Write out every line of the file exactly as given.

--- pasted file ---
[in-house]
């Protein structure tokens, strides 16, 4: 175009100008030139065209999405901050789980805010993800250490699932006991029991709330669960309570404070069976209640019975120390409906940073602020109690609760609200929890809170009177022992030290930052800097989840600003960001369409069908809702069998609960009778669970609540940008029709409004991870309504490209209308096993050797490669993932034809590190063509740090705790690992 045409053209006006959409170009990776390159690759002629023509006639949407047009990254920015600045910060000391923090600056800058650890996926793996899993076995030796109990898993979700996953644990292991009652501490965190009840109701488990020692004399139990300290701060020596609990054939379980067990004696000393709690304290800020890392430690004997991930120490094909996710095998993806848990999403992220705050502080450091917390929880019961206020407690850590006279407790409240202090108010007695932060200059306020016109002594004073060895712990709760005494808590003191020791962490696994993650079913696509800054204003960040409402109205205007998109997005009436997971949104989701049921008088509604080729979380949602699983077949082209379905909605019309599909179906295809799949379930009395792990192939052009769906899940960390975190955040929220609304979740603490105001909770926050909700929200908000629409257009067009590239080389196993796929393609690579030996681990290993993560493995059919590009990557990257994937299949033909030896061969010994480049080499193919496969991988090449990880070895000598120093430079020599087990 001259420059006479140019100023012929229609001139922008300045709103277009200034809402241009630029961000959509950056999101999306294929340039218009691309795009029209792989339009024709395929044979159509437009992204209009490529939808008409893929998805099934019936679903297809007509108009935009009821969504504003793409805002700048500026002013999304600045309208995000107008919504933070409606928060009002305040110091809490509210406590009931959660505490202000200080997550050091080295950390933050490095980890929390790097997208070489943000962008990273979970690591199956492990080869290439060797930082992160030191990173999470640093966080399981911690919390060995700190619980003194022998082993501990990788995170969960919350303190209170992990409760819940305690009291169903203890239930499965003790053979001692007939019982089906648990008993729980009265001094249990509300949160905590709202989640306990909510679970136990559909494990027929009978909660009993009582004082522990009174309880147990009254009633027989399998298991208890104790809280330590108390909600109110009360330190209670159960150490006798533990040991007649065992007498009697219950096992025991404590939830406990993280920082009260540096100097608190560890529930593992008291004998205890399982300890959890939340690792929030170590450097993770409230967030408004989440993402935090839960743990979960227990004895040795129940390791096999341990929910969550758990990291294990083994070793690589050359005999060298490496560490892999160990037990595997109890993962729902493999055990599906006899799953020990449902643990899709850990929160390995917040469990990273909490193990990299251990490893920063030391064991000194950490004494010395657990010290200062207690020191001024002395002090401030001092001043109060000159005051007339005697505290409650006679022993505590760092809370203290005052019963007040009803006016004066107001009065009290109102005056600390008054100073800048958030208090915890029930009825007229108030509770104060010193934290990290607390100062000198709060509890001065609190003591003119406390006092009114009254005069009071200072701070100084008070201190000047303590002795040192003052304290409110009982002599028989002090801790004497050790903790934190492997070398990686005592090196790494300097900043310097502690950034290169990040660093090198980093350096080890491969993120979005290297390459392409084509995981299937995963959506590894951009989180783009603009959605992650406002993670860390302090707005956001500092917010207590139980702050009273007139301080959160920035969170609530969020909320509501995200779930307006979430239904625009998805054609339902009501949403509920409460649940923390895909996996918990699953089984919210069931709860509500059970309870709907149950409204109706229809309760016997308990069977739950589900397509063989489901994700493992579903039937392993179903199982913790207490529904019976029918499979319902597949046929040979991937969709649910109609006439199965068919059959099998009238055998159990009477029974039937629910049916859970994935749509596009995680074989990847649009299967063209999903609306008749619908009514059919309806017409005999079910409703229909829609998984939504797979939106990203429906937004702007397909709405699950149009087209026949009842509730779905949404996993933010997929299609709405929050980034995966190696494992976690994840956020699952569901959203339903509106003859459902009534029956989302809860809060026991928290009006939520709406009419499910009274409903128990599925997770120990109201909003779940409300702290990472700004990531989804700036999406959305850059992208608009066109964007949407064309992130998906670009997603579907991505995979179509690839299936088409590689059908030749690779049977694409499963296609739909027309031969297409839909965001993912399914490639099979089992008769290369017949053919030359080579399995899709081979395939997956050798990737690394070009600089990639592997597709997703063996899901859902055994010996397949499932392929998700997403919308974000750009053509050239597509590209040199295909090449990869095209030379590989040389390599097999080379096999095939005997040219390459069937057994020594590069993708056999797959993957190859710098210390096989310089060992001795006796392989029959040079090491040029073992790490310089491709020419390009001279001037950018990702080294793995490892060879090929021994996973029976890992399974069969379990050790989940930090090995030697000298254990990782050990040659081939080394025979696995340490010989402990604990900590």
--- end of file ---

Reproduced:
[in-house]
């Protein structure tokens, strides 16, 4: 175009100008030139065209999405901050789980805010993800250490699932006991029991709330669960309570404070069976209640019975120390409906940073602020109690609760609200929890809170009177022992030290930052800097989840600003960001369409069908809702069998609960009778669970609540940008029709409004991870309504490209209308096993050797490669993932034809590190063509740090705790690992 045409053209006006959409170009990776390159690759002629023509006639949407047009990254920015600045910060000391923090600056800058650890996926793996899993076995030796109990898993979700996953644990292991009652501490965190009840109701488990020692004399139990300290701060020596609990054939379980067990004696000393709690304290800020890392430690004997991930120490094909996710095998993806848990999403992220705050502080450091917390929880019961206020407690850590006279407790409240202090108010007695932060200059306020016109002594004073060895712990709760005494808590003191020791962490696994993650079913696509800054204003960040409402109205205007998109997005009436997971949104989701049921008088509604080729979380949602699983077949082209379905909605019309599909179906295809799949379930009395792990192939052009769906899940960390975190955040929220609304979740603490105001909770926050909700929200908000629409257009067009590239080389196993796929393609690579030996681990290993993560493995059919590009990557990257994937299949033909030896061969010994480049080499193919496969991988090449990880070895000598120093430079020599087990 001259420059006479140019100023012929229609001139922008300045709103277009200034809402241009630029961000959509950056999101999306294929340039218009691309795009029209792989339009024709395929044979159509437009992204209009490529939808008409893929998805099934019936679903297809007509108009935009009821969504504003793409805002700048500026002013999304600045309208995000107008919504933070409606928060009002305040110091809490509210406590009931959660505490202000200080997550050091080295950390933050490095980890929390790097997208070489943000962008990273979970690591199956492990080869290439060797930082992160030191990173999470640093966080399981911690919390060995700190619980003194022998082993501990990788995170969960919350303190209170992990409760819940305690009291169903203890239930499965003790053979001692007939019982089906648990008993729980009265001094249990509300949160905590709202989640306990909510679970136990559909494990027929009978909660009993009582004082522990009174309880147990009254009633027989399998298991208890104790809280330590108390909600109110009360330190209670159960150490006798533990040991007649065992007498009697219950096992025991404590939830406990993280920082009260540096100097608190560890529930593992008291004998205890399982300890959890939340690792929030170590450097993770409230967030408004989440993402935090839960743990979960227990004895040795129940390791096999341990929910969550758990990291294990083994070793690589050359005999060298490496560490892999160990037990595997109890993962729902493999055990599906006899799953020990449902643990899709850990929160390995917040469990990273909490193990990299251990490893920063030391064991000194950490004494010395657990010290200062207690020191001024002395002090401030001092001043109060000159005051007339005697505290409650006679022993505590760092809370203290005052019963007040009803006016004066107001009065009290109102005056600390008054100073800048958030208090915890029930009825007229108030509770104060010193934290990290607390100062000198709060509890001065609190003591003119406390006092009114009254005069009071200072701070100084008070201190000047303590002795040192003052304290409110009982002599028989002090801790004497050790903790934190492997070398990686005592090196790494300097900043310097502690950034290169990040660093090198980093350096080890491969993120979005290297390459392409084509995981299937995963959506590894951009989180783009603009959605992650406002993670860390302090707005956001500092917010207590139980702050009273007139301080959160920035969170609530969020909320509501995200779930307006979430239904625009998805054609339902009501949403509920409460649940923390895909996996918990699953089984919210069931709860509500059970309870709907149950409204109706229809309760016997308990069977739950589900397509063989489901994700493992579903039937392993179903199982913790207490529904019976029918499979319902597949046929040979991937969709649910109609006439199965068919059959099998009238055998159990009477029974039937629910049916859970994935749509596009995680074989990847649009299967063209999903609306008749619908009514059919309806017409005999079910409703229909829609998984939504797979939106990203429906937004702007397909709405699950149009087209026949009842509730779905949404996993933010997929299609709405929050980034995966190696494992976690994840956020699952569901959203339903509106003859459902009534029956989302809860809060026991928290009006939520709406009419499910009274409903128990599925997770120990109201909003779940409300702290990472700004990531989804700036999406959305850059992208608009066109964007949407064309992130998906670009997603579907991505995979179509690839299936088409590689059908030749690779049977694409499963296609739909027309031969297409839909965001993912399914490639099979089992008769290369017949053919030359080579399995899709081979395939997956050798990737690394070009600089990639592997597709997703063996899901859902055994010996397949499932392929998700997403919308974000750009053509050239597509590209040199295909090449990869095209030379590989040389390599097999080379096999095939005997040219390459069937057994020594590069993708056999797959993957190859710098210390096989310089060992001795006796392989029959040079090491040029073992790490310089491709020419390009001279001037950018990702080294793995490892060879090929021994996973029976890992399974069969379990050790989940930090090995030697000298254990990782050990040659081939080394025979696995340490010989402990604990900590």